EASTERN CAROLINA -

A new homeowner's insurance hike was approved for the state Tuesday, one that will cause some Eastern Carolina residents to pay almost 20 percent more.

Insurance Commissioner Wayne Goodwin signed a settlement agreement allowing a 7 percent average rate hike across the state, starting in July.

But homeowners in some local counties will see a much steeper increase. According to the North Carolina Department of Insurance, those in Carteret and Onslow Counties will have to pay 19.8 percent more for their homeowner's insurance. For people in Hyde County, the increase will be 17 percent.

Bertie, Duplin, Lenoir, Martin and Pitt Counties will see an increase of 7.4 percent.  Meanwhile, rates in coastal communities in Hyde and Pamlico Counties will be up 3.4 percent. Beaufort, Craven, Jones, Tyrrell and Washington County homeowners will see the lowest increase, at 1 percent.

The numbers are based on a home valued at $150,000.

Harry Archer, the mayor pro tem of Atlantic Beach,  told NewsChannel 12 he is not happy with the new insurance rate hike.

 "I personally am oppose to it," said Archer, who has lived at West Boardwalk Blvd. for 40 years. "It appears that every time the insurance companies want to increase, they always use the coastal communities as a wiping post."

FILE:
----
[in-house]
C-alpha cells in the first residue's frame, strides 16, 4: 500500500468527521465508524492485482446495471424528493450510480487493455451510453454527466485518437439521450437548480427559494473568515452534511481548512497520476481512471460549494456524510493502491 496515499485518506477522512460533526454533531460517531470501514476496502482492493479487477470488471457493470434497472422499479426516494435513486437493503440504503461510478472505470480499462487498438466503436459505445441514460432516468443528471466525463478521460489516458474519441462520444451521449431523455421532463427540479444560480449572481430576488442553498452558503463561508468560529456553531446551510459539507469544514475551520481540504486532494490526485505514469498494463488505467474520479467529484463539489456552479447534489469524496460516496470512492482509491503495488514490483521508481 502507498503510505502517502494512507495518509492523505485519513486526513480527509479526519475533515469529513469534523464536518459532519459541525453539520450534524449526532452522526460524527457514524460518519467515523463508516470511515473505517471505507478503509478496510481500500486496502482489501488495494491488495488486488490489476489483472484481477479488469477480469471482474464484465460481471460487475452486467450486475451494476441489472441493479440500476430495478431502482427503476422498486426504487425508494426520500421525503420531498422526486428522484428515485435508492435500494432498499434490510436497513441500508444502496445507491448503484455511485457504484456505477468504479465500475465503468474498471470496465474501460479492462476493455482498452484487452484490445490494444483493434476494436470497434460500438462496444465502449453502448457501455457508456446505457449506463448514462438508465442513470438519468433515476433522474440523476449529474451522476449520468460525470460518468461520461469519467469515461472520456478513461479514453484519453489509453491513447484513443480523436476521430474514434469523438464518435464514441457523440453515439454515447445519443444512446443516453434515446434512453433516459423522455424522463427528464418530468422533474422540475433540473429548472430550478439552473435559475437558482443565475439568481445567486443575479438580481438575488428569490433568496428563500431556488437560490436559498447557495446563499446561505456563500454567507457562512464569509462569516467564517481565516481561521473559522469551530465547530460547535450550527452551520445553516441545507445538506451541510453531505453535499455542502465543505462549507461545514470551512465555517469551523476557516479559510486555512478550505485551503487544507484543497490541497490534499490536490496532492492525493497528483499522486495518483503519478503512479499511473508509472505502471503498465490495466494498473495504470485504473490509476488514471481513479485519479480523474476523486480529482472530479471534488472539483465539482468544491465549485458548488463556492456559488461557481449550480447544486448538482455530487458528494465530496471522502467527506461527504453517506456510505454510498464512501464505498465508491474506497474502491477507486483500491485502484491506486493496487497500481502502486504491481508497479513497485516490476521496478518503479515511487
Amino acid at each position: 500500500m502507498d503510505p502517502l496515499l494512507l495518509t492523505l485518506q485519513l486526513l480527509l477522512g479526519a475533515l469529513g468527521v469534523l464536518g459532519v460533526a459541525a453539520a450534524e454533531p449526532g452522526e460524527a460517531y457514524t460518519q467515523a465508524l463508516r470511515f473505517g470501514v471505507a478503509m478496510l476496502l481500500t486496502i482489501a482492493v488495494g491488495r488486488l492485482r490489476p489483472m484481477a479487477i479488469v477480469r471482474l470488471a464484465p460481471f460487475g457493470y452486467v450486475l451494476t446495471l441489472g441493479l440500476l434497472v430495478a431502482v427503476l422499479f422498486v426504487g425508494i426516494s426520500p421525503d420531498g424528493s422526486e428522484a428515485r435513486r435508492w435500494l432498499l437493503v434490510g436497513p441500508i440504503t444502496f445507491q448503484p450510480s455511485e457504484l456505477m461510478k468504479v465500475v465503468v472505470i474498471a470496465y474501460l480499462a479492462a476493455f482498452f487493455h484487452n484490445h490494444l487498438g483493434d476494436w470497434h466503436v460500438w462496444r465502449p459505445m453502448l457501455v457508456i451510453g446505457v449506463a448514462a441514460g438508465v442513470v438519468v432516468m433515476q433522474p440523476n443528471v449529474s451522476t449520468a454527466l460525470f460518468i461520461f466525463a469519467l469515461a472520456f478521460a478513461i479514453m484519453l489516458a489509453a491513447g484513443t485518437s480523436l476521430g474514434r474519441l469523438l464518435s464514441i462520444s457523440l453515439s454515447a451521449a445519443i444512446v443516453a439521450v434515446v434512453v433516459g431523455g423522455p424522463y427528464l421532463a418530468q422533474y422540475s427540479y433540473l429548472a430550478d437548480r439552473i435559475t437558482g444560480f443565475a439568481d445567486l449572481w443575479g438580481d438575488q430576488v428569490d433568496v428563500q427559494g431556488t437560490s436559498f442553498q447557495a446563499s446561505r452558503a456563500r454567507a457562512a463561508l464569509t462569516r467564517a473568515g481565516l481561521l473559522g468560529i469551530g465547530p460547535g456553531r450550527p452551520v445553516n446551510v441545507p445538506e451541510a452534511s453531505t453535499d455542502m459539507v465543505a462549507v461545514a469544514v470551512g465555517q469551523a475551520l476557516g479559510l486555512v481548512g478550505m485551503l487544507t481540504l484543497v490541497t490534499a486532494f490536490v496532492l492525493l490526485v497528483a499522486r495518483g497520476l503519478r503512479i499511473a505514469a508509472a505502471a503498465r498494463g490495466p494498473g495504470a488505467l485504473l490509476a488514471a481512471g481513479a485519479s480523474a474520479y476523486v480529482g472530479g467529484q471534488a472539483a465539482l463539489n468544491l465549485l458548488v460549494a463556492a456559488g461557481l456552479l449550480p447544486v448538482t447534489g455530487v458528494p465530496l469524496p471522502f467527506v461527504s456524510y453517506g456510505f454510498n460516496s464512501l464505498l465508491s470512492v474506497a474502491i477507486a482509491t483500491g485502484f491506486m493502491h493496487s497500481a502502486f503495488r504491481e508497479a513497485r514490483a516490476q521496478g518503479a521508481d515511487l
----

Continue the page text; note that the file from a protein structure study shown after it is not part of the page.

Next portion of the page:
Another Atlantic Beach resident, Genia Lanier, said she owned her home for 53 years and is opposed to the new hike as well.

"I think it's a terrible idea," Lanier said. "I don't think we should be taxed like this just because we live here on the beach when we've had much less damage than places in other areas."

But the 7 percent average statewide increase is considerably less than the nearly 18 percent increase the North Carolina Rate Bureau had requested in October. The difference between the requested and settled rates amounts to $237 million in savings to policyholders, officials said.

"Homeowners insurance is a very complex issue. We face a great challenge in making sure that it is not only affordable, but available, to consumers across the state," said Goodwin. "I feel this settlement helps strike that balance, and I am pleased that the increase will be significantly smaller than what insurers originally requested."

According to the Department of Insurance, increasing insurance rates is necessary because of the rising cost of reinsurance related to hurricane risks and ongoing concerns regarding availability.

The last homeowner's insurance rate increase took effect in 2009. The insurance companies had sought a nearly 20 percent statewide average increase then, but settled for 4 percent.